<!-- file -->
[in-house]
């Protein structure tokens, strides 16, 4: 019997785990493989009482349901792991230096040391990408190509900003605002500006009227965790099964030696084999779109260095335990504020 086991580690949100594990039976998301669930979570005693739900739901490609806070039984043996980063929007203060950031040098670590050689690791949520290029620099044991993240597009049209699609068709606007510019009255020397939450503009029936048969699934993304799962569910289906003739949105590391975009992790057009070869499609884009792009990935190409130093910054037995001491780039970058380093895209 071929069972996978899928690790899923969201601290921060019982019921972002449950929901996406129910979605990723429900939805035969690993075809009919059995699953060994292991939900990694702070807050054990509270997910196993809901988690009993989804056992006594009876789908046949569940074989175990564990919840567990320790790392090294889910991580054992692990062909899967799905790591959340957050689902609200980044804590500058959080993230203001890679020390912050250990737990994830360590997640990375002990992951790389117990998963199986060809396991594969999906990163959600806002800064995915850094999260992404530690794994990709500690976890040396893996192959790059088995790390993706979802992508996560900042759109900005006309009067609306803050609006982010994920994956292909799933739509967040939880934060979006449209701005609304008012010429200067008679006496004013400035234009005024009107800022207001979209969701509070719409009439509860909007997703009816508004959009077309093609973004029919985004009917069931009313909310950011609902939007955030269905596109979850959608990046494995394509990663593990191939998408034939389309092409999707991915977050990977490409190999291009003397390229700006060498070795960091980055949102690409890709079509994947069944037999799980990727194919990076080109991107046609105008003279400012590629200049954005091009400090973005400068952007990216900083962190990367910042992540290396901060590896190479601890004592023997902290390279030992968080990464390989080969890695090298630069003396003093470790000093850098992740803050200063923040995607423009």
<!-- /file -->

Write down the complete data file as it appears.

[in-house]
């Protein structure tokens, strides 16, 4: 019997785990493989009482349901792991230096040391990408190509900003605002500006009227965790099964030696084999779109260095335990504020 086991580690949100594990039976998301669930979570005693739900739901490609806070039984043996980063929007203060950031040098670590050689690791949520290029620099044991993240597009049209699609068709606007510019009255020397939450503009029936048969699934993304799962569910289906003739949105590391975009992790057009070869499609884009792009990935190409130093910054037995001491780039970058380093895209 071929069972996978899928690790899923969201601290921060019982019921972002449950929901996406129910979605990723429900939805035969690993075809009919059995699953060994292991939900990694702070807050054990509270997910196993809901988690009993989804056992006594009876789908046949569940074989175990564990919840567990320790790392090294889910991580054992692990062909899967799905790591959340957050689902609200980044804590500058959080993230203001890679020390912050250990737990994830360590997640990375002990992951790389117990998963199986060809396991594969999906990163959600806002800064995915850094999260992404530690794994990709500690976890040396893996192959790059088995790390993706979802992508996560900042759109900005006309009067609306803050609006982010994920994956292909799933739509967040939880934060979006449209701005609304008012010429200067008679006496004013400035234009005024009107800022207001979209969701509070719409009439509860909007997703009816508004959009077309093609973004029919985004009917069931009313909310950011609902939007955030269905596109979850959608990046494995394509990663593990191939998408034939389309092409999707991915977050990977490409190999291009003397390229700006060498070795960091980055949102690409890709079509994947069944037999799980990727194919990076080109991107046609105008003279400012590629200049954005091009400090973005400068952007990216900083962190990367910042992540290396901060590896190479601890004592023997902290390279030992968080990464390989080969890695090298630069003396003093470790000093850098992740803050200063923040995607423009």